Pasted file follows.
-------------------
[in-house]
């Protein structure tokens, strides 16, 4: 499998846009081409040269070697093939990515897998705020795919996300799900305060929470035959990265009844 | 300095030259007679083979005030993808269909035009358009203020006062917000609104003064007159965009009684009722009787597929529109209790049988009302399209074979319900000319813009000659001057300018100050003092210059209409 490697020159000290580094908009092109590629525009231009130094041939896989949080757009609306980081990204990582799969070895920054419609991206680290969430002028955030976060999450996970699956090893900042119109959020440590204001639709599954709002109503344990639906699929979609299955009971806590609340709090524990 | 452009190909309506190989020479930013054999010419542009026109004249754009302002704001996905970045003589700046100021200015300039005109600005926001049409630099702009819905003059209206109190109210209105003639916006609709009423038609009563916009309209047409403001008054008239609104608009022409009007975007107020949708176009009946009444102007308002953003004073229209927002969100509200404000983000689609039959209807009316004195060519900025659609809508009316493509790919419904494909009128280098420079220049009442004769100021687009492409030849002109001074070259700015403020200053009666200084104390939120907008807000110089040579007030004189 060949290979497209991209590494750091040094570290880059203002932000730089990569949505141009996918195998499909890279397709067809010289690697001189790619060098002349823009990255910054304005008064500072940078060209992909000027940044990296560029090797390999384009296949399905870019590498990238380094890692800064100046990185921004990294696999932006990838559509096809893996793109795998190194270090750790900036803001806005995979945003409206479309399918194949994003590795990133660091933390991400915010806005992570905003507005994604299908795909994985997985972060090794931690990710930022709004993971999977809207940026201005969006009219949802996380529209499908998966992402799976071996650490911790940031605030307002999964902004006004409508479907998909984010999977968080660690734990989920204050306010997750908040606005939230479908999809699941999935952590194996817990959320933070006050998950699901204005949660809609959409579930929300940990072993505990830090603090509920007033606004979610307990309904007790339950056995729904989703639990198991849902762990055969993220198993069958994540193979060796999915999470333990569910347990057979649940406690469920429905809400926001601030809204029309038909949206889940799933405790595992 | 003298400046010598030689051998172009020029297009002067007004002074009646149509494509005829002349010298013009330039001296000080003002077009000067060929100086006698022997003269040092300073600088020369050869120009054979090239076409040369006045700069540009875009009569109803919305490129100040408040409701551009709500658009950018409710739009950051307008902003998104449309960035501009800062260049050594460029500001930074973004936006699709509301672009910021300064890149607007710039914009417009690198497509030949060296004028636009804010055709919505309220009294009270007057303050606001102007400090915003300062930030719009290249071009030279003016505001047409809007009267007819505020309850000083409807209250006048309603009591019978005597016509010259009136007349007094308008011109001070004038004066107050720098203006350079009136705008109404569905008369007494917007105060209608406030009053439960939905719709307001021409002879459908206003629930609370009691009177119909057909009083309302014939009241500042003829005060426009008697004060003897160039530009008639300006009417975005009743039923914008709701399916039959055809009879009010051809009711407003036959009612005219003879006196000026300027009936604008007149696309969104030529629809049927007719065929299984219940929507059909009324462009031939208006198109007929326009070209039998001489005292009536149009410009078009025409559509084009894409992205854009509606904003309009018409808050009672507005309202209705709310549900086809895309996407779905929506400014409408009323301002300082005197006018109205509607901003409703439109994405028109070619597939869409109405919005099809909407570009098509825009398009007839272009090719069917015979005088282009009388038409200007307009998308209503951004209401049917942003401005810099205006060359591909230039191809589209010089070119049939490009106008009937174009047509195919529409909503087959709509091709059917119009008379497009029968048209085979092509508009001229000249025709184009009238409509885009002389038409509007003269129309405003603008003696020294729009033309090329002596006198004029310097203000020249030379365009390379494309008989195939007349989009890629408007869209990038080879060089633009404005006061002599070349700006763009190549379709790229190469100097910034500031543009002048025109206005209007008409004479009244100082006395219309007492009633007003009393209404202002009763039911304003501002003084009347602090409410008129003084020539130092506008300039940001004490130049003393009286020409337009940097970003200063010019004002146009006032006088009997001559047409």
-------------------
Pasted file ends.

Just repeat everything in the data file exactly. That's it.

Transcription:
[in-house]
């Protein structure tokens, strides 16, 4: 499998846009081409040269070697093939990515897998705020795919996300799900305060929470035959990265009844 | 300095030259007679083979005030993808269909035009358009203020006062917000609104003064007159965009009684009722009787597929529109209790049988009302399209074979319900000319813009000659001057300018100050003092210059209409 490697020159000290580094908009092109590629525009231009130094041939896989949080757009609306980081990204990582799969070895920054419609991206680290969430002028955030976060999450996970699956090893900042119109959020440590204001639709599954709002109503344990639906699929979609299955009971806590609340709090524990 | 452009190909309506190989020479930013054999010419542009026109004249754009302002704001996905970045003589700046100021200015300039005109600005926001049409630099702009819905003059209206109190109210209105003639916006609709009423038609009563916009309209047409403001008054008239609104608009022409009007975007107020949708176009009946009444102007308002953003004073229209927002969100509200404000983000689609039959209807009316004195060519900025659609809508009316493509790919419904494909009128280098420079220049009442004769100021687009492409030849002109001074070259700015403020200053009666200084104390939120907008807000110089040579007030004189 060949290979497209991209590494750091040094570290880059203002932000730089990569949505141009996918195998499909890279397709067809010289690697001189790619060098002349823009990255910054304005008064500072940078060209992909000027940044990296560029090797390999384009296949399905870019590498990238380094890692800064100046990185921004990294696999932006990838559509096809893996793109795998190194270090750790900036803001806005995979945003409206479309399918194949994003590795990133660091933390991400915010806005992570905003507005994604299908795909994985997985972060090794931690990710930022709004993971999977809207940026201005969006009219949802996380529209499908998966992402799976071996650490911790940031605030307002999964902004006004409508479907998909984010999977968080660690734990989920204050306010997750908040606005939230479908999809699941999935952590194996817990959320933070006050998950699901204005949660809609959409579930929300940990072993505990830090603090509920007033606004979610307990309904007790339950056995729904989703639990198991849902762990055969993220198993069958994540193979060796999915999470333990569910347990057979649940406690469920429905809400926001601030809204029309038909949206889940799933405790595992 | 003298400046010598030689051998172009020029297009002067007004002074009646149509494509005829002349010298013009330039001296000080003002077009000067060929100086006698022997003269040092300073600088020369050869120009054979090239076409040369006045700069540009875009009569109803919305490129100040408040409701551009709500658009950018409710739009950051307008902003998104449309960035501009800062260049050594460029500001930074973004936006699709509301672009910021300064890149607007710039914009417009690198497509030949060296004028636009804010055709919505309220009294009270007057303050606001102007400090915003300062930030719009290249071009030279003016505001047409809007009267007819505020309850000083409807209250006048309603009591019978005597016509010259009136007349007094308008011109001070004038004066107050720098203006350079009136705008109404569905008369007494917007105060209608406030009053439960939905719709307001021409002879459908206003629930609370009691009177119909057909009083309302014939009241500042003829005060426009008697004060003897160039530009008639300006009417975005009743039923914008709701399916039959055809009879009010051809009711407003036959009612005219003879006196000026300027009936604008007149696309969104030529629809049927007719065929299984219940929507059909009324462009031939208006198109007929326009070209039998001489005292009536149009410009078009025409559509084009894409992205854009509606904003309009018409808050009672507005309202209705709310549900086809895309996407779905929506400014409408009323301002300082005197006018109205509607901003409703439109994405028109070619597939869409109405919005099809909407570009098509825009398009007839272009090719069917015979005088282009009388038409200007307009998308209503951004209401049917942003401005810099205006060359591909230039191809589209010089070119049939490009106008009937174009047509195919529409909503087959709509091709059917119009008379497009029968048209085979092509508009001229000249025709184009009238409509885009002389038409509007003269129309405003603008003696020294729009033309090329002596006198004029310097203000020249030379365009390379494309008989195939007349989009890629408007869209990038080879060089633009404005006061002599070349700006763009190549379709790229190469100097910034500031543009002048025109206005209007008409004479009244100082006395219309007492009633007003009393209404202002009763039911304003501002003084009347602090409410008129003084020539130092506008300039940001004490130049003393009286020409337009940097970003200063010019004002146009006032006088009997001559047409």